Heavy-duty-engine manufacturer Cummins says it has developed a 15-liter natural gas engine for trucks, the introduction of which it sees as an important part of a wider strategy to reduce the emissions of its products.
“Cummins continues to expand our portfolio of power solutions options so customers can meet their business goals and operational objectives, while also meeting emissions standards and achieving their sustainability goals,” said Srikanth Padmanabhan, president, engine business at Cummins.
“We believe this natural gas option is a game-changer as a cost-competitive power option to existing diesel powertrains in heavy-duty trucking, making it a great complement to reduce CO2 emissions. The launch of our universal 15-liter platform for heavy-duty ensures a full range of natural gas powertrains that are available to meet the emission reduction goals of all customers and end markets.
“Equally exciting is that this engine is also the basis for the recently announced hydrogen internal combustion engine currently being tested that we are developing. Cummins continues to broaden our range of power solutions to help our customers succeed and help them transition seamlessly to the cleanest and most efficient options.”
The 15-liter engine will be offered with ratings up to 500hp and 1,850 ft-lb of torque and is expected to weigh 500 lb less than comparable 15-liter diesel engines currently available on the market, while also not requiring selective catalytic reduction (SCR) to meet 2024 California or Environmental Protection Agency emission standards.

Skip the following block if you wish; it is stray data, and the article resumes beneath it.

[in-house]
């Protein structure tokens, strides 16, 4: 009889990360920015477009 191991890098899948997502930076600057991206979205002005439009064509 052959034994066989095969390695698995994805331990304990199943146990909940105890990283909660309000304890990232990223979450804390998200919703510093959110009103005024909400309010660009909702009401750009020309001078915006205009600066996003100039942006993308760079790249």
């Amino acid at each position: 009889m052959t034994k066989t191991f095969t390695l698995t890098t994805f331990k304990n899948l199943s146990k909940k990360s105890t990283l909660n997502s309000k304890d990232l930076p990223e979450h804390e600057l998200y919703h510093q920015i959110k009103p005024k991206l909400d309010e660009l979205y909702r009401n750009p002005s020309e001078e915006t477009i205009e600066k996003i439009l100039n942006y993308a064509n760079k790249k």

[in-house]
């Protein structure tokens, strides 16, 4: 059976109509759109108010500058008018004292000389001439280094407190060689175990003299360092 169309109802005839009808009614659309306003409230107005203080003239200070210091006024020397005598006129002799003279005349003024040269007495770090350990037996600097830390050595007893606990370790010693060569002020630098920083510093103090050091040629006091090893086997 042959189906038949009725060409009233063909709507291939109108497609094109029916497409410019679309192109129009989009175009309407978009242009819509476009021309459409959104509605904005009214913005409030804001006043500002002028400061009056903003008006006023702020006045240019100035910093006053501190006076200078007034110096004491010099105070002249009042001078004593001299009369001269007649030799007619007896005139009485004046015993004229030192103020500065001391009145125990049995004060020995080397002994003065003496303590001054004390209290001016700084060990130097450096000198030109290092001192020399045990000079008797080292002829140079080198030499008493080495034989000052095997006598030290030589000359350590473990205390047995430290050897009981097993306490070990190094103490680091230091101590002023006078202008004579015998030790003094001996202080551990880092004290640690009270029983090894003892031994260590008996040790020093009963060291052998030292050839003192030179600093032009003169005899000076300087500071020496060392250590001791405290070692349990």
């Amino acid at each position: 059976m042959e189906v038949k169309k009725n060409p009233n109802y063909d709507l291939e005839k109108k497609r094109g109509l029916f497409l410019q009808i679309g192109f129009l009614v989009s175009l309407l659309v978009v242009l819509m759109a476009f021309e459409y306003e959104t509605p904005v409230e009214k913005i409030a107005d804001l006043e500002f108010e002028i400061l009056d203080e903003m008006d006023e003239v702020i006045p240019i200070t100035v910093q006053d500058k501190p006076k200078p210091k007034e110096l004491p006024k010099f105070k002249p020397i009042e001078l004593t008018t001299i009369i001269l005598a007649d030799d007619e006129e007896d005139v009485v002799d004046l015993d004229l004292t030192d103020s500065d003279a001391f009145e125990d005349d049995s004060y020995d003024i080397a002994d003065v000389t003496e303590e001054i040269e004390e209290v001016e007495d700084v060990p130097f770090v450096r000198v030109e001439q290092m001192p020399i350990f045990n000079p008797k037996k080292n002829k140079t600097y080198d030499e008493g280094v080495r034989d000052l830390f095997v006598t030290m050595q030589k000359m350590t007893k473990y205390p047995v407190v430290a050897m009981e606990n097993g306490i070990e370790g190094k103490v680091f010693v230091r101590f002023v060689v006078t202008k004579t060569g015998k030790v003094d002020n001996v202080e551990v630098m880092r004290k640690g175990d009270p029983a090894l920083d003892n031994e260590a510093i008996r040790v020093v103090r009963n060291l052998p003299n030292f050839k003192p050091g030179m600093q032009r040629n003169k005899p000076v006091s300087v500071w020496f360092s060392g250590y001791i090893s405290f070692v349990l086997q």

“Cummins is committed to providing customers the right powertrain for their application,” said Brett Merritt, VP of On-Highway Engine Business, Cummins. “We are bringing this to our customers who have been asking for a natural gas option for long-haul trucking and we are bringing them a very cost-effective and efficient option. This engine will not only deliver the excellent performance characteristics that customers expect from Cummins, but also a compelling total cost of ownership experience, coupled with a potential carbon-negative powertrain option when powered with renewable natural gas.”
When powered with renewable natural gas (RNG), using methane collected from organic waste as the primary fuel source, the system can be credited with a neutral to negative carbon index, resulting in net greenhouse gas (GHG) emissions at or below zero.